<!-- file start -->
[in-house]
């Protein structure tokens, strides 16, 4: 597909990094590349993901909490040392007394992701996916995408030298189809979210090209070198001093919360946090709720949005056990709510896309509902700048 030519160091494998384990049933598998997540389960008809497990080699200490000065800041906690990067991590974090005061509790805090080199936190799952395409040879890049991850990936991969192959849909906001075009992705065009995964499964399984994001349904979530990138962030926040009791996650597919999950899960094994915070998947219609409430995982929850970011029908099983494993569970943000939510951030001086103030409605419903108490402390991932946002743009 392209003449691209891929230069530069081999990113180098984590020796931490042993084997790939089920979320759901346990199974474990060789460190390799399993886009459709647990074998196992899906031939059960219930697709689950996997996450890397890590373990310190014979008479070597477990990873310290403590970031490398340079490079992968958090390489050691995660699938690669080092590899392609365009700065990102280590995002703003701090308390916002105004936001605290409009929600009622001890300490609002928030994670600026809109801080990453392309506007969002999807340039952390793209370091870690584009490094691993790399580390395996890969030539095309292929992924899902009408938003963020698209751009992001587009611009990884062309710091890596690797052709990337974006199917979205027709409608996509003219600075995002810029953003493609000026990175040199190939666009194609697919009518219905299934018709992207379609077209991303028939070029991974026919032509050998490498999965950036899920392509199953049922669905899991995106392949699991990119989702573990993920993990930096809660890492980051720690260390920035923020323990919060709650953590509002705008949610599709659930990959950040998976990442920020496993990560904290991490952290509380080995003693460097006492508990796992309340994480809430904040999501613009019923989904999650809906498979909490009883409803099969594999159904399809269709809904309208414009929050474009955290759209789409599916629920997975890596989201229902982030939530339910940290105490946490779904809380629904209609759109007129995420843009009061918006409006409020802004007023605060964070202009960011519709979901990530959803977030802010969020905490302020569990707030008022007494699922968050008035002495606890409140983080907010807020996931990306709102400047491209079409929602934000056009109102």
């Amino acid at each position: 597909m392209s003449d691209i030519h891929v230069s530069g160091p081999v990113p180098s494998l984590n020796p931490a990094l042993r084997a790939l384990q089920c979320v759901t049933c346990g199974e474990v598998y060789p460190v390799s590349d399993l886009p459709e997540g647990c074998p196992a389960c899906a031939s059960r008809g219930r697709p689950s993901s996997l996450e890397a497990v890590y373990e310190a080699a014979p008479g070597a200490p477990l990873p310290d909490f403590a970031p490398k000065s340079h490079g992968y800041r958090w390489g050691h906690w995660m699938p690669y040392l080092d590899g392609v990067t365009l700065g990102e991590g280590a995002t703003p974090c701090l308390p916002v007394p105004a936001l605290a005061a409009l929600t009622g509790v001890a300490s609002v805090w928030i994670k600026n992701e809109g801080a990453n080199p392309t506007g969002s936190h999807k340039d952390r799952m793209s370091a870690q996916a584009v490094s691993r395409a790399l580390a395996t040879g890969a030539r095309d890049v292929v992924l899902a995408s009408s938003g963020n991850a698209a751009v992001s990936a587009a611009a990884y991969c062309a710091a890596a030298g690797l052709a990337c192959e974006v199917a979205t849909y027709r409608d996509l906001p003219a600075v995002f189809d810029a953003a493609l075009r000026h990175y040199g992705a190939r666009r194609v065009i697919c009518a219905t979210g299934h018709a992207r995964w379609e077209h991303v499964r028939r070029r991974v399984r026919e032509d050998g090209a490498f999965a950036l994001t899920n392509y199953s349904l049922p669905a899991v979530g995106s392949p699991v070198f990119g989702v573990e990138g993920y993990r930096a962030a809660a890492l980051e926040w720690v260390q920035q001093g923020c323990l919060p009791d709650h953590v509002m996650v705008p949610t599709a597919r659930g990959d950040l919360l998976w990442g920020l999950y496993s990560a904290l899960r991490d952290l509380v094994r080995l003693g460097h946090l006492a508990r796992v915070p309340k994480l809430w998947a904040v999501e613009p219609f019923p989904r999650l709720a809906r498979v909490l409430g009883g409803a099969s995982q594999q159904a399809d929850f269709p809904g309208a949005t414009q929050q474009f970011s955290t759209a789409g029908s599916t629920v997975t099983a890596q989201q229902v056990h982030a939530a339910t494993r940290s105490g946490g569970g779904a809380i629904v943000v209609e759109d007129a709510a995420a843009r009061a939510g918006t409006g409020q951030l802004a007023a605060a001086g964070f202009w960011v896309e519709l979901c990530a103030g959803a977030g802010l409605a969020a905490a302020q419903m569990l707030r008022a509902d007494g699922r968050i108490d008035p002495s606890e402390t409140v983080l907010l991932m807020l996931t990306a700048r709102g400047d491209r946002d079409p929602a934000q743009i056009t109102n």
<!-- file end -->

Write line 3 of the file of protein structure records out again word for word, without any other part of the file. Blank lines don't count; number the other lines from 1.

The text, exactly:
């Amino acid at each position: 597909m392209s003449d691209i030519h891929v230069s530069g160091p081999v990113p180098s494998l984590n020796p931490a990094l042993r084997a790939l384990q089920c979320v759901t049933c346990g199974e474990v598998y060789p460190v390799s590349d399993l886009p459709e997540g647990c074998p196992a389960c899906a031939s059960r008809g219930r697709p689950s993901s996997l996450e890397a497990v890590y373990e310190a080699a014979p008479g070597a200490p477990l990873p310290d909490f403590a970031p490398k000065s340079h490079g992968y800041r958090w390489g050691h906690w995660m699938p690669y040392l080092d590899g392609v990067t365009l700065g990102e991590g280590a995002t703003p974090c701090l308390p916002v007394p105004a936001l605290a005061a409009l929600t009622g509790v001890a300490s609002v805090w928030i994670k600026n992701e809109g801080a990453n080199p392309t506007g969002s936190h999807k340039d952390r799952m793209s370091a870690q996916a584009v490094s691993r395409a790399l580390a395996t040879g890969a030539r095309d890049v292929v992924l899902a995408s009408s938003g963020n991850a698209a751009v992001s990936a587009a611009a990884y991969c062309a710091a890596a030298g690797l052709a990337c192959e974006v199917a979205t849909y027709r409608d996509l906001p003219a600075v995002f189809d810029a953003a493609l075009r000026h990175y040199g992705a190939r666009r194609v065009i697919c009518a219905t979210g299934h018709a992207r995964w379609e077209h991303v499964r028939r070029r991974v399984r026919e032509d050998g090209a490498f999965a950036l994001t899920n392509y199953s349904l049922p669905a899991v979530g995106s392949p699991v070198f990119g989702v573990e990138g993920y993990r930096a962030a809660a890492l980051e926040w720690v260390q920035q001093g923020c323990l919060p009791d709650h953590v509002m996650v705008p949610t599709a597919r659930g990959d950040l919360l998976w990442g920020l999950y496993s990560a904290l899960r991490d952290l509380v094994r080995l003693g460097h946090l006492a508990r796992v915070p309340k994480l809430w998947a904040v999501e613009p219609f019923p989904r999650l709720a809906r498979v909490l409430g009883g409803a099969s995982q594999q159904a399809d929850f269709p809904g309208a949005t414009q929050q474009f970011s955290t759209a789409g029908s599916t629920v997975t099983a890596q989201q229902v056990h982030a939530a339910t494993r940290s105490g946490g569970g779904a809380i629904v943000v209609e759109d007129a709510a995420a843009r009061a939510g918006t409006g409020q951030l802004a007023a605060a001086g964070f202009w960011v896309e519709l979901c990530a103030g959803a977030g802010l409605a969020a905490a302020q419903m569990l707030r008022a509902d007494g699922r968050i108490d008035p002495s606890e402390t409140v983080l907010l991932m807020l996931t990306a700048r709102g400047d491209r946002d079409p929602a934000q743009i056009t109102n």